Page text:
So, I was looking at Google’s homepage in IE8 today and I noticed something funny. I was curious, so I decided to open up Google in the other major browsers to see if the funniness followed. Nope! Only in IE. Below are screenshots of the major browsers (save Google Chrome of course). See if you can spot the difference. I realize that Google can do whatever it wants with its one home page(even though Microsoft can’t do what it wants with its OS, but don’t get me started) and granted IE has its faults, but this seems a bit mean to me … especially since I was using IE8, which is the most standards compliant IE to date(meaning the features that they have implemented conform to industry standards). What do you think, is it “evil” to single out one competing browser in this way?




Clearing a float

I found out a cool way to clear a floated element the other day without having to use a clearing div/break or whatever your favorite method of clearing is. In fact you don’t have to add any extraneous html to achieve the clear. Give it a shot yourself. Here is the key …



Chaining SQL Record Filters

So, I’ve actually been using this technique for a while, but recently on a project I have been working on I again ran into the need for it.  Many times creating an application you might find yourself with a bunch of checkboxes (or anything for that matter) that you might use to build a SQL where clause, such as …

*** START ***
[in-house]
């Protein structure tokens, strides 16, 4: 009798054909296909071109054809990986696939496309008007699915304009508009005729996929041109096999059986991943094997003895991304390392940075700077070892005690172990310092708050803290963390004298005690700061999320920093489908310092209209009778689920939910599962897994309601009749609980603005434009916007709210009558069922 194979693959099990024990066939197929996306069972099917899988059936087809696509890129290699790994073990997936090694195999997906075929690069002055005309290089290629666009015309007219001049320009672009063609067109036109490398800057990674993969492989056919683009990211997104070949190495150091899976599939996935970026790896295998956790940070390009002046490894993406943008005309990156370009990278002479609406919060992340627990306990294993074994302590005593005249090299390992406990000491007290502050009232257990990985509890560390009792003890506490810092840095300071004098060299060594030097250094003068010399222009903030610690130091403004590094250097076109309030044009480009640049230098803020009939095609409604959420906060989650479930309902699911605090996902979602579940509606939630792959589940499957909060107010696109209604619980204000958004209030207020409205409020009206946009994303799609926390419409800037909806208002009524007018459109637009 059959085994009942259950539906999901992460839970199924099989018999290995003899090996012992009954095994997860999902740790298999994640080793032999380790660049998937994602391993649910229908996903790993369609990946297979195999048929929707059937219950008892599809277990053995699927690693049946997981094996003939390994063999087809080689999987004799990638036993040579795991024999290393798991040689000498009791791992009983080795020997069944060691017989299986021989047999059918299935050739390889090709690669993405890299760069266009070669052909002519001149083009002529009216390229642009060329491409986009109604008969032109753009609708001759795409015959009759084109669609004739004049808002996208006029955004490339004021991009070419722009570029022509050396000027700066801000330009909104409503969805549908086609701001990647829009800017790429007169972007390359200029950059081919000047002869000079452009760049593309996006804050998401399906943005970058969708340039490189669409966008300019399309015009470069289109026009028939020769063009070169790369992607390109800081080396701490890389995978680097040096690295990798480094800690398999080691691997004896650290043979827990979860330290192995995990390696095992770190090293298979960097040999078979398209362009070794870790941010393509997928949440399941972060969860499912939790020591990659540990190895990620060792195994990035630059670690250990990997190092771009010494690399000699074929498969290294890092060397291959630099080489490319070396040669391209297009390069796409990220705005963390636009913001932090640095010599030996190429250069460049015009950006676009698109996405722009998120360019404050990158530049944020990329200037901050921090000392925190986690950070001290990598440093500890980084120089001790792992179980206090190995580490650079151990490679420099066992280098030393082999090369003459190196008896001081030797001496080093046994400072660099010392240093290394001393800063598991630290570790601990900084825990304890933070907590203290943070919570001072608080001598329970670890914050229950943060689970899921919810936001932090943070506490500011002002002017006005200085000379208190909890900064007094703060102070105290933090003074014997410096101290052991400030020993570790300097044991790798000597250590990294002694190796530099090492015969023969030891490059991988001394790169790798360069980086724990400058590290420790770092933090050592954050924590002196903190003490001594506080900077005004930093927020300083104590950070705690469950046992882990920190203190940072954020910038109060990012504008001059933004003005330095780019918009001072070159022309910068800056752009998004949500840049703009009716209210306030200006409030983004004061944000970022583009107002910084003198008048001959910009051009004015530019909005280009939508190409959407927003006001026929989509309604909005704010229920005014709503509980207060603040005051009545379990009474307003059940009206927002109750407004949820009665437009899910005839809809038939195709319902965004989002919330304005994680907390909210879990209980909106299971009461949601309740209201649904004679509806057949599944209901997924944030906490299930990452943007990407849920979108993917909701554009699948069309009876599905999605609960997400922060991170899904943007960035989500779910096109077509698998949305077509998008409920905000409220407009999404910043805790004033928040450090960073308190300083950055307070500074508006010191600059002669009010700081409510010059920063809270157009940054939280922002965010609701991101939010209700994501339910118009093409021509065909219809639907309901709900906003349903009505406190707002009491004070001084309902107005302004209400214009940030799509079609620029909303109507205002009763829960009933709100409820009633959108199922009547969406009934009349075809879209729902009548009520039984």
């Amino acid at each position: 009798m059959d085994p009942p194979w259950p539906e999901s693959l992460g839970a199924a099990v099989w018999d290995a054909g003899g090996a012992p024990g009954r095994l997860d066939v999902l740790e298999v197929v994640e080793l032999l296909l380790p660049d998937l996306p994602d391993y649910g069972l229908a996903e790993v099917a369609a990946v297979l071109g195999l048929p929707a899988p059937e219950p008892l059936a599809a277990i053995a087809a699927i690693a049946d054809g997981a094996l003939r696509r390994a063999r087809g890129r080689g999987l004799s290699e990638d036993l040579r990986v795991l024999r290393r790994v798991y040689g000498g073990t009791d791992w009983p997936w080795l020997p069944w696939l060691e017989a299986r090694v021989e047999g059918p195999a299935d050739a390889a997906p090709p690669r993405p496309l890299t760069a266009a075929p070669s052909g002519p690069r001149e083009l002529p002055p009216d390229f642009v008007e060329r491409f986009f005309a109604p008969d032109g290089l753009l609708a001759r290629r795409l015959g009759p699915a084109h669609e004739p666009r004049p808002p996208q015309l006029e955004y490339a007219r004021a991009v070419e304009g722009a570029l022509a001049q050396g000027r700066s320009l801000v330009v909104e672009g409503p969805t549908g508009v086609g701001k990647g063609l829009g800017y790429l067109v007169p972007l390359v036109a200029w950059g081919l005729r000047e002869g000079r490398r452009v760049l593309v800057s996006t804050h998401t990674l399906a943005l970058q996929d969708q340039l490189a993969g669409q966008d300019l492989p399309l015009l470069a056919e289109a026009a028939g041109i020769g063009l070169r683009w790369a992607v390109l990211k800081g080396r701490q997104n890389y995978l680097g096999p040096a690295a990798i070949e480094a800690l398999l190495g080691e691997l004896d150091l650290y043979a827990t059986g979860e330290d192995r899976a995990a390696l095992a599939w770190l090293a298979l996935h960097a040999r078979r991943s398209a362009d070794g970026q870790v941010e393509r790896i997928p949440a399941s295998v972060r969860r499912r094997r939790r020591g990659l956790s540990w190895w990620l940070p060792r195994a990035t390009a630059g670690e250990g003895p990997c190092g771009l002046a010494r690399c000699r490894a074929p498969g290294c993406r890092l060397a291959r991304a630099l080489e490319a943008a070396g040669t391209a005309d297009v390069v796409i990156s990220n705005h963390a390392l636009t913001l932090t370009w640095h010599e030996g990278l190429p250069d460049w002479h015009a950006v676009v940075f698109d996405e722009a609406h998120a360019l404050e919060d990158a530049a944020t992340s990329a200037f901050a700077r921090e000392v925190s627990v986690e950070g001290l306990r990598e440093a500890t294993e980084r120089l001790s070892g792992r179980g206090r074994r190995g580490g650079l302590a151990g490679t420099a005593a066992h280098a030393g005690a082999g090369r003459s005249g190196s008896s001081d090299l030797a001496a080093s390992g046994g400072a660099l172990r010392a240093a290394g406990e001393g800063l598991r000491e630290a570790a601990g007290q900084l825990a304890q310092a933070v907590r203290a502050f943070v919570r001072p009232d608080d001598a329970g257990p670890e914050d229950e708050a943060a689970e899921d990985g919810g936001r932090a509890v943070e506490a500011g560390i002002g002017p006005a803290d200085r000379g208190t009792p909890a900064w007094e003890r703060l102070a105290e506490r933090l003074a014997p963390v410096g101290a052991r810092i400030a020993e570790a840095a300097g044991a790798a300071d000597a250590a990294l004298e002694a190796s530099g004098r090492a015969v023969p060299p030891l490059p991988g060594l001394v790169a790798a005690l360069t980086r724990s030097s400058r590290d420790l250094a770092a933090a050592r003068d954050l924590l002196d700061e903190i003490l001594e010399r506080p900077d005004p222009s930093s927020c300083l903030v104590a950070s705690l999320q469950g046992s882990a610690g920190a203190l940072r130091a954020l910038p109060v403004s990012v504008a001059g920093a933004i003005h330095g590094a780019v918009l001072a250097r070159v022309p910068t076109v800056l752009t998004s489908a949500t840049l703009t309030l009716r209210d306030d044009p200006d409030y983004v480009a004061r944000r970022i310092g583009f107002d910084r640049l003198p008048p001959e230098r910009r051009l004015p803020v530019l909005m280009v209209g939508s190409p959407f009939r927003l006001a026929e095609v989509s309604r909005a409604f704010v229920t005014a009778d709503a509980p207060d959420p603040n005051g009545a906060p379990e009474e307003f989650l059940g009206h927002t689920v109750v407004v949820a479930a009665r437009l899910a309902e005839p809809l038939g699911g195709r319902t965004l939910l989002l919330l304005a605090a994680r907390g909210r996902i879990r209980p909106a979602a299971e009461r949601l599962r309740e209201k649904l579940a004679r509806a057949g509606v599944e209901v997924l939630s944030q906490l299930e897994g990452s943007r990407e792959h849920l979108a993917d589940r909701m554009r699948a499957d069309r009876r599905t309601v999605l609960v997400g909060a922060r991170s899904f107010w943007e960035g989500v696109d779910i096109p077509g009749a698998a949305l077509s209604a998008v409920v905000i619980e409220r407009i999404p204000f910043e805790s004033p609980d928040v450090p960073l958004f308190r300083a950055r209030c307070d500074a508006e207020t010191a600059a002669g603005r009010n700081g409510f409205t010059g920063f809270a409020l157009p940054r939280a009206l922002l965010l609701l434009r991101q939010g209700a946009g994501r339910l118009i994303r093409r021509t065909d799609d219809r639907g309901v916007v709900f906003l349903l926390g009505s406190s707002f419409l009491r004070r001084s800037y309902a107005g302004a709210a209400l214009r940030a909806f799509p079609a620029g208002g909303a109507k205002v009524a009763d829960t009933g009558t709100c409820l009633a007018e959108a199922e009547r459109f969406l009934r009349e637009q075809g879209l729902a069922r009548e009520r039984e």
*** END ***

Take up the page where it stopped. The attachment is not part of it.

The problem is that when you are building the where clause you have to check to see if you are on the first item.  If so, then do not add an “and”, otherwise add the “and”.  Or say you have a static SQL query that you often use and you want to quickly comment out the first item in the where clause but you don’t want to totally delete it.  You may have to do this …

I find this to be somewhat awkward to do.  If you are dynamically building a where clause it adds more code to have to decipher, or if you have a static query it adds unneeded edits.  I prefer the below method …

By adding the “1 = 1” I can simply add every piece of the where clause with the “and” in front and I don’t have check if I am on the first item or not.  Also it makes it easy to selectively comment out parts of my static query without having to do much typing as the below example shows.

For me this has been very helpful in many projects, including my current one.  Maybe somebody else will find this approach helpful as well.